Dead Reckoning | The Nation


Dead Reckoning

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Bruce Shapiro
Bruce Shapiro, a contributing editor to The Nation, is executive director of the Dart Center for Journalism and Trauma...

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To a young journalist in the early 1980s Doug seemed already to have lived an impossible number of lives.

Sandy Hook opened a rare opportunity to change not just a few laws but the basic terms of debate over public safety and social responsibility.

One of the best vantage points from which to view this revolution in international crime-and-punishment culture is the Irish Center for Human Rights, in Galway. The center's director, William Schabas, is a Toronto-born human rights lawyer and expert on international law who before moving to Europe spent time working in Washington. Schabas drafted Amnesty International's brief in the Canadian extradition case and in any given week is likely to fly between, say, a death penalty conference in Taiwan and a consultation with Mexico's US attorney. Schabas sees a welter of developments--international law like the Vienna Convention and Protocol 6, national precedents like the South African and Canadian Supreme Court decisions, the prosecution of war criminals like Slobodan Milosevic--all creating a culture that will make it much more difficult for the United States to sustain its unilateral commitment to the death penalty. "You can see the fissures in formerly impenetrable legal systems," he says. "It is like the abolition of slavery 150 years ago: on the one hand, slow progress, yet absolutely inevitable conflicts that will have to be addressed sooner or later."

One of the reasons he is convinced the pace of change is accelerating: "For the first time, the death penalty debate is moving bottom-up as well as top-down." Part of the evidence lies outside Schabas's office window in Galway. For years, death-penalty supporters have claimed that Europe's abolitionist laws were elitist reforms that did not reflect popular sentiment. And in fact, capital punishment was never put to a popular vote in any European country. Not, that is, until this June, when a handful of human rights lawyers succeeded in placing a referendum on the Irish ballot permanently excising capital punishment--even in times of war or civil unrest--from the Republic's constitution.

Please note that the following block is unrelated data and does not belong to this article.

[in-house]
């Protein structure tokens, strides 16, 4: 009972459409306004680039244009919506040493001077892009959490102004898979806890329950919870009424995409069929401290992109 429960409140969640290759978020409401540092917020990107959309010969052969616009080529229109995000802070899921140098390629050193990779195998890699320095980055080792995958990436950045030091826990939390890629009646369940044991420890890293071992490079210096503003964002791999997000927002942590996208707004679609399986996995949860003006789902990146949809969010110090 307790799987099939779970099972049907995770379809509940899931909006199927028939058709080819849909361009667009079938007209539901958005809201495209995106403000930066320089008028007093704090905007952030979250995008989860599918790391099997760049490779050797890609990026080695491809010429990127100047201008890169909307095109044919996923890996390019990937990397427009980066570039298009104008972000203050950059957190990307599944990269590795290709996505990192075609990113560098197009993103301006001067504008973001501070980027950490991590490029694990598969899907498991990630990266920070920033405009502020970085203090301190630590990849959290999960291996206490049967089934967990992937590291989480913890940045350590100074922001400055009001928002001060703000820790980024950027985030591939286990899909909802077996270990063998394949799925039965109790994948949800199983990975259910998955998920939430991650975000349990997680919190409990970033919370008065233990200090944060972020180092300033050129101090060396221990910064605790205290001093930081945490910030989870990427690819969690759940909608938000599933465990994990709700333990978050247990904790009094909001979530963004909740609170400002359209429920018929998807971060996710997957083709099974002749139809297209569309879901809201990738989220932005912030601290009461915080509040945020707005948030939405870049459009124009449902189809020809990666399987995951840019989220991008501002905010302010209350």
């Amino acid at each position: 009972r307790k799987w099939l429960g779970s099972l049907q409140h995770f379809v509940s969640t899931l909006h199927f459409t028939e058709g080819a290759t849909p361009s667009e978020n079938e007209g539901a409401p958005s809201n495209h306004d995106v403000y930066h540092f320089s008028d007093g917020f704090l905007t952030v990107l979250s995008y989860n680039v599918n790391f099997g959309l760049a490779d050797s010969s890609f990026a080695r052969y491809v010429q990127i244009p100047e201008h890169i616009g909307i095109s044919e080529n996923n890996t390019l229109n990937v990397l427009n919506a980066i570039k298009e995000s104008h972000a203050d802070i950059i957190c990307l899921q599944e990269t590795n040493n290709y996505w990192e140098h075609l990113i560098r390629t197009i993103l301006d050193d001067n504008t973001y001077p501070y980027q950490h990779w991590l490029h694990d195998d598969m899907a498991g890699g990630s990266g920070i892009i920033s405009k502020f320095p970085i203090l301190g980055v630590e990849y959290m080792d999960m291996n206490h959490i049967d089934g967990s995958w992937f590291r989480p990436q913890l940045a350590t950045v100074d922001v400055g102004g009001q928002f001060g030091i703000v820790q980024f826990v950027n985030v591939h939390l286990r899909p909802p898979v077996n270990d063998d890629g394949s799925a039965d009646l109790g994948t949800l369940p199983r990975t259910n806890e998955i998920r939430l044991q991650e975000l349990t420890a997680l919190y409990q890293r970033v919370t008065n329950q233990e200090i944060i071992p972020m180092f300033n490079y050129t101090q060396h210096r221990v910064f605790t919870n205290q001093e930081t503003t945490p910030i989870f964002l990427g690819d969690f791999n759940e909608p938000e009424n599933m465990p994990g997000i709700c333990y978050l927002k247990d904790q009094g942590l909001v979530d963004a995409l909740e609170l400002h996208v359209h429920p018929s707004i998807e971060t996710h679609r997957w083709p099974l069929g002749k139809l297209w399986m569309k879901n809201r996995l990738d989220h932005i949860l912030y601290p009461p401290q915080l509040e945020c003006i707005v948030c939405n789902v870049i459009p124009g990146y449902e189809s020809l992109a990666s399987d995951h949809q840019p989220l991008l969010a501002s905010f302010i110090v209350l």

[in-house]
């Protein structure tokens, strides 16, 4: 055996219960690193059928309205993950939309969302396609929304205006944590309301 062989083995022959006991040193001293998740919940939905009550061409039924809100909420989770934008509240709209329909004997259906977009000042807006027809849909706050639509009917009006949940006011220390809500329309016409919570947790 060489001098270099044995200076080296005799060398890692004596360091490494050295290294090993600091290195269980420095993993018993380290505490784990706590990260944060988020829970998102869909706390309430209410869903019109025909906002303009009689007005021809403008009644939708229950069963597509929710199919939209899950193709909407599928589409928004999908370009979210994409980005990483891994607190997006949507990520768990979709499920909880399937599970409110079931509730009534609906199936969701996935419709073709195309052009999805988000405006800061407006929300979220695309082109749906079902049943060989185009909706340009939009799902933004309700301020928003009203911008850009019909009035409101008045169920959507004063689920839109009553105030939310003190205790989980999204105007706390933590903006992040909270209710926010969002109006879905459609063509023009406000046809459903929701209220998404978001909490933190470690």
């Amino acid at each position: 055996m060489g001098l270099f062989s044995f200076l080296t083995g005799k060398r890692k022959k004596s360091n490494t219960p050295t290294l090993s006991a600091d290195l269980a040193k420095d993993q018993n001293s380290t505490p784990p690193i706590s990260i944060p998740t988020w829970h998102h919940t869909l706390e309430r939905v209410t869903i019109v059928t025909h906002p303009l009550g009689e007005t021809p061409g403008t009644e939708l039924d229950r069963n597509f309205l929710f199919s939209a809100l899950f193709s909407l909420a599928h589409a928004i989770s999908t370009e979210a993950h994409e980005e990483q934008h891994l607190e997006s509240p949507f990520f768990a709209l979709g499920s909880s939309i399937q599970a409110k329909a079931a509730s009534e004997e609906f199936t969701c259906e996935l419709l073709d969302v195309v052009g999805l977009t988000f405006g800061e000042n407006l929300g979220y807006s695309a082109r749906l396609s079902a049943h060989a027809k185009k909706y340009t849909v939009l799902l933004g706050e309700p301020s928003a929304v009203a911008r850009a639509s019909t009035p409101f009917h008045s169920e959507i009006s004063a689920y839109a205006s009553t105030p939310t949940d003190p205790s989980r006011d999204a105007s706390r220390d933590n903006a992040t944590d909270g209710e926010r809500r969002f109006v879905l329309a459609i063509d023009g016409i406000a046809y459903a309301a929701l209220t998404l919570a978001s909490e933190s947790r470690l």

It was, in some ways, a risky strategy. Says Schabas, "There have been public opinion polls in some other European countries suggesting you might win an anti-death-penalty referendum. But until Ireland, no one dared to do it." Ireland's last execution was in 1954, but crime rates and public fear have been rising. Turnout was high, thanks to heated public debate over another referendum, on a proposed treaty governing the federation's expansion. The results were staggering: Death-penalty abolition was approved by more than 60 percent of voters.

The idea of bottom-up opposition to capital punishment--a new strategy for abolitionists who cut their teeth fighting in the courts--is taking hold on both sides of the Atlantic. In the United States, Bobby Muller of the Vietnam Veterans of America Foundation, who helped initiate the successful worldwide campaign for a landmine treaty, is working with anti-death-penalty victims of violence as well as European groups to establish a new transnational lobby. In Europe, religious and civic groups like Italy's Community of San Egidio, a Catholic social-justice network, have begun adopting US death-row prisoners, making links through sister cities in the United States and taking other steps more sophisticated than simply filing futile last-minute diplomatic protests, as was often the strategy in the past. Indeed, Emma Bonino, president of the abolitionist network Hands Off Cain, sees a new, more democratic approach evolving. "You cannot impose a new human right by decree--a mistake sometimes made in the past," she says. "That's why it is important to push for a moratorium. A moratorium is the common ground between abolitionists and retentionists, which can allow the debate to take place."

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